Battle of Ideas: Teach the World to Sing at the 2007 Battle of Ideas conference hosted by the Institute of Ideas.
Much excitement has been generated by the government's 'Music Manifesto', which promises to involve many more children in music by getting them singing. But is this initiative so keen to include that it refuses to demand enough of pupils? Is encouraging 'creativity' without providing a grounding in musical discipline (learning your scales!) ultimately doomed? Or might active participation in something like singing actually give children a better understanding than a more academic approach?- IoI
Neil Davenport is a former music journalist whose work has been published in City Life, Manchester Evening News, Jockey Slut, Metro, Select, 7, Sleaze Nation, Q, Uncut and London Lite. He now writes regularly for the current affairs journal spiked-online on such issues as multiculturalism, music, education, drugs and licensing laws, anti-materialist sceptics and the UK Conservative Party.
In September 2007 he has contributed a chapter called 'The Rise and Rise of Credentialism' to The Lecturers Guide to Further Education by Hayes, Turner and Marshall (Open University Press), and is currently researching a book provisionally entitled The 1980s and the Strange Death of Social Aspiration.
He currently teaches politics and sociology at the JFS Sixth Form Centre in Harrow, Middlesex, and holds an MSc in Social and Political Theory from the University of London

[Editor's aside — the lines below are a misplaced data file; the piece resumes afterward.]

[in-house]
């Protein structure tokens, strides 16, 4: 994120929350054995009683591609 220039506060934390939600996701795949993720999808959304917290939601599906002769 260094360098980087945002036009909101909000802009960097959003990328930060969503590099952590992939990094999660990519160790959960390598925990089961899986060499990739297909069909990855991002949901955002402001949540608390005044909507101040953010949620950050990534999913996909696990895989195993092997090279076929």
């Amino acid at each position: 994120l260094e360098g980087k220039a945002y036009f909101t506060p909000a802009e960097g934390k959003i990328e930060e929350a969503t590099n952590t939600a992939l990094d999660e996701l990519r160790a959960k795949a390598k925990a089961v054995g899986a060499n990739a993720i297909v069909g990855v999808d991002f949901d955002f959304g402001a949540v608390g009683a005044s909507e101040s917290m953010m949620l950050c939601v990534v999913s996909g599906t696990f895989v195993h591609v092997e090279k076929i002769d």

Orlando Gough was a founding member of the bands The Lost Jockey and Man Jumping. He writes music mostly for the theatre - operas, plays, dance pieces, music-theatre - and for choirs.
His recent work includes We Turned On The Light, for 500 singers and orchestra (Proms); Swarm, for marauding chorus (Barbican); The Finnish Prisoner, an opera (The Paddock / Finnish National Opera); Critical Mass, a music-theatre piece (Almeida Opera Festival); One, Two, a music-theatre piece (Dartington Summer School).
He works regularly with the theatre director Rufus Norris, providing music for Peribanez (Young Vic); Blood Wedding (Almeida); Festen (Almeida, Lyric Shaftesbury Avenue); Tintin (Barbican).
Future projects include commissions for the Scottish Ballet, Shobana Jeyasingh Dance Company, Stavanger 2008, Brighton Festival, and Royal Opera House.
With the composer & singer Richard Chew he started the sixteen-piece choir The Shout, which includes singers from a diverse range of backgrounds - jazz, gospel, blues, opera, contemporary, early music, Indian classicalâ€¦ Orlando directs the choir, which recently toured Stand, a music-theatre piece, and A Day In The Life, a Christmas show. This autumn the choir will tour Fingerprint, a music-theatre piece.
Tiffany Jenkins is Arts and Society Director at the Institute of Ideas. Tiffany is also a writer and researcher currently exploring the cultural meanings of human remains in museums, at the University of Kent at Canterbury, in the school of social sciences. Her work explores questions about the cultural authority of museums, and the rise of the body in the high modern period.
John Street is an author and Professor of Politics at the University of East Anglia, where he is also the head of the school of Political, Social and International Studies. He recently completed a research project for the Economic and Social Research Council on the role of music and musicians in public action. For ten years he reviewed live musical performance for The Times, and is the author of several books.